Was Clint Eastwood’s Chrysler ad, “Halftime in America” — seen by around 111 million viewers during the Super Bowl last Sunday – just about cars or also about politics?
The discussion goes on.
The 2,300 Chrysler dealers got to see the ad just before the Super Bowl and greeted it with tears of joy and thunderous applause at their annual dealers meeting, according to a great piece by James B. Stewart in today’s New York Times called “When Cars Meet Politics, a Clash.”
Stewart also writes that the dealers were “incensed” by Republican political strategist Karl Rove’s recent remarks. Rove said he was “offended” by the ad and saw it as a thank you to president Obama for bailing Chrysler out. But Rove neglected to say, that the 80 billion dollar loan to Chrysler and General Motors came from both the George W. Bush and the Obama administrations. And, as it happened, President Bush, Rove’s old boss, addressed the Chrysler dealers on the same day as Rove’s remarks.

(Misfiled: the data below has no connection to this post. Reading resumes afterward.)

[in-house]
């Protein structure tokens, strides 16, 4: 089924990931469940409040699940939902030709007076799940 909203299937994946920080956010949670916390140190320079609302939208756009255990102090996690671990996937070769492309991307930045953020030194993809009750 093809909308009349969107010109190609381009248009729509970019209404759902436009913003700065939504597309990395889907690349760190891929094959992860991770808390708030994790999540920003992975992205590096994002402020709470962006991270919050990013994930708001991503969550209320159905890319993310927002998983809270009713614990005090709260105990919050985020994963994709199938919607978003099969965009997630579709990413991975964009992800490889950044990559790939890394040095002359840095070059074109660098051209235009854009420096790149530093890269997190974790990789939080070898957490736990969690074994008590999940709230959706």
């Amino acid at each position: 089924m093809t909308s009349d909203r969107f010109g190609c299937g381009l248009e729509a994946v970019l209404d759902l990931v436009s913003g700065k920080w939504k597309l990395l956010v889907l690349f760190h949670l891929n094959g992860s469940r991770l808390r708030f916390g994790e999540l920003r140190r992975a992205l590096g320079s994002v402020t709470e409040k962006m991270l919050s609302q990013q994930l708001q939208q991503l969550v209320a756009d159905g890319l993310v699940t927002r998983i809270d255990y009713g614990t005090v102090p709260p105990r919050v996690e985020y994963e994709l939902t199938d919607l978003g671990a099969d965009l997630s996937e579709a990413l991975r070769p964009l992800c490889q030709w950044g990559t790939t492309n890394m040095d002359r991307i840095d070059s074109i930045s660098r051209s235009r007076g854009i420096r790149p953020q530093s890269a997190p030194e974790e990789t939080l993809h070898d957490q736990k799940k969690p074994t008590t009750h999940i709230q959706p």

“I’d do it again,” the former president said of his decision to bail out the auto industry. “I didn’t want there to be 21 percent unemployment.”
The dealers were so angry of Rove that they issued a rare, joint statement saying that “we have no doubt that this ad had no political agenda of any kind but rather a statement of fact and hope for the future for all of us and America.”
Politics or not, and I don’t think it is about politics, it’s a great ad. But the discussion about the ad has now become all politics.